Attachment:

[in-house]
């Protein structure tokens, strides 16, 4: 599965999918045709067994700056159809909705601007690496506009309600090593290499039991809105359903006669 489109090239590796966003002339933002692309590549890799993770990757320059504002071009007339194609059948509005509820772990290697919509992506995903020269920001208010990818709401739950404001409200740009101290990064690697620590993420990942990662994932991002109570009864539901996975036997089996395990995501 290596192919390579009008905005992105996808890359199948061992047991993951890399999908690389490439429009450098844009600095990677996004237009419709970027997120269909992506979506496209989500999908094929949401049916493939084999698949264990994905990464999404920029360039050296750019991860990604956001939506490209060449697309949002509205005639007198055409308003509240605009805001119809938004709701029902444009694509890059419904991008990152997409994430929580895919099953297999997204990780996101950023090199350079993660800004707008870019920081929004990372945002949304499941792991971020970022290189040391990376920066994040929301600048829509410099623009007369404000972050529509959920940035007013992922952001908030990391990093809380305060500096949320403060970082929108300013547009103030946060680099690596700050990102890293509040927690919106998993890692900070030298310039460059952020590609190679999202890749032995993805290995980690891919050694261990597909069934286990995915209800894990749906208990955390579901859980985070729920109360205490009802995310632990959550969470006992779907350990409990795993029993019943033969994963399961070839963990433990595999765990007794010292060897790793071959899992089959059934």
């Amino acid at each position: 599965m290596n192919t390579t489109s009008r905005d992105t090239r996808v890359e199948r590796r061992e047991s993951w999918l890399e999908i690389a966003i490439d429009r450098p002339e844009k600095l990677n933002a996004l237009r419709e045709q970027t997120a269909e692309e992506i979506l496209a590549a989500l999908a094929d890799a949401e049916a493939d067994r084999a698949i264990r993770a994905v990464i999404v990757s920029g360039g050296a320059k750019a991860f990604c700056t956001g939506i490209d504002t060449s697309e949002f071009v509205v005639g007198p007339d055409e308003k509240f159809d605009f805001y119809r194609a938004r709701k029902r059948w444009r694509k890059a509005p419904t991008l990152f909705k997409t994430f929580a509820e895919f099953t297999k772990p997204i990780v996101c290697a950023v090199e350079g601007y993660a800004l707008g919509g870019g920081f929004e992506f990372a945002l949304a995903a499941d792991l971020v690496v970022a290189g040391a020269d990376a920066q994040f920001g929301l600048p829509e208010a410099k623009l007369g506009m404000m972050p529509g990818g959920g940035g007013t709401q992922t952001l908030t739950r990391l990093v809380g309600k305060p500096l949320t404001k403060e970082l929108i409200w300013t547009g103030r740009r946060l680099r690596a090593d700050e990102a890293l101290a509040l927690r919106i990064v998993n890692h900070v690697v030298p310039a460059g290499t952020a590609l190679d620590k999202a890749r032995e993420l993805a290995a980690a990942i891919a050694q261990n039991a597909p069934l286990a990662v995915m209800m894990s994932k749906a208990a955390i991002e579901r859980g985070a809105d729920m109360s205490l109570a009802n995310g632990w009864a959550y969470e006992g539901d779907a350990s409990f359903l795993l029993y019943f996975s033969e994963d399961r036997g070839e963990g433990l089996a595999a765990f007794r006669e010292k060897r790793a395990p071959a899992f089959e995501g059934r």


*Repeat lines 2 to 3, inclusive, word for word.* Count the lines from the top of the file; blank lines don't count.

């Protein structure tokens, strides 16, 4: 599965999918045709067994700056159809909705601007690496506009309600090593290499039991809105359903006669 489109090239590796966003002339933002692309590549890799993770990757320059504002071009007339194609059948509005509820772990290697919509992506995903020269920001208010990818709401739950404001409200740009101290990064690697620590993420990942990662994932991002109570009864539901996975036997089996395990995501 290596192919390579009008905005992105996808890359199948061992047991993951890399999908690389490439429009450098844009600095990677996004237009419709970027997120269909992506979506496209989500999908094929949401049916493939084999698949264990994905990464999404920029360039050296750019991860990604956001939506490209060449697309949002509205005639007198055409308003509240605009805001119809938004709701029902444009694509890059419904991008990152997409994430929580895919099953297999997204990780996101950023090199350079993660800004707008870019920081929004990372945002949304499941792991971020970022290189040391990376920066994040929301600048829509410099623009007369404000972050529509959920940035007013992922952001908030990391990093809380305060500096949320403060970082929108300013547009103030946060680099690596700050990102890293509040927690919106998993890692900070030298310039460059952020590609190679999202890749032995993805290995980690891919050694261990597909069934286990995915209800894990749906208990955390579901859980985070729920109360205490009802995310632990959550969470006992779907350990409990795993029993019943033969994963399961070839963990433990595999765990007794010292060897790793071959899992089959059934």
């Amino acid at each position: 599965m290596n192919t390579t489109s009008r905005d992105t090239r996808v890359e199948r590796r061992e047991s993951w999918l890399e999908i690389a966003i490439d429009r450098p002339e844009k600095l990677n933002a996004l237009r419709e045709q970027t997120a269909e692309e992506i979506l496209a590549a989500l999908a094929d890799a949401e049916a493939d067994r084999a698949i264990r993770a994905v990464i999404v990757s920029g360039g050296a320059k750019a991860f990604c700056t956001g939506i490209d504002t060449s697309e949002f071009v509205v005639g007198p007339d055409e308003k509240f159809d605009f805001y119809r194609a938004r709701k029902r059948w444009r694509k890059a509005p419904t991008l990152f909705k997409t994430f929580a509820e895919f099953t297999k772990p997204i990780v996101c290697a950023v090199e350079g601007y993660a800004l707008g919509g870019g920081f929004e992506f990372a945002l949304a995903a499941d792991l971020v690496v970022a290189g040391a020269d990376a920066q994040f920001g929301l600048p829509e208010a410099k623009l007369g506009m404000m972050p529509g990818g959920g940035g007013t709401q992922t952001l908030t739950r990391l990093v809380g309600k305060p500096l949320t404001k403060e970082l929108i409200w300013t547009g103030r740009r946060l680099r690596a090593d700050e990102a890293l101290a509040l927690r919106i990064v998993n890692h900070v690697v030298p310039a460059g290499t952020a590609l190679d620590k999202a890749r032995e993420l993805a290995a980690a990942i891919a050694q261990n039991a597909p069934l286990a990662v995915m209800m894990s994932k749906a208990a955390i991002e579901r859980g985070a809105d729920m109360s205490l109570a009802n995310g632990w009864a959550y969470e006992g539901d779907a350990s409990f359903l795993l029993y019943f996975s033969e994963d399961r036997g070839e963990g433990l089996a595999a765990f007794r006669e010292k060897r790793a395990p071959a899992f089959e995501g059934r």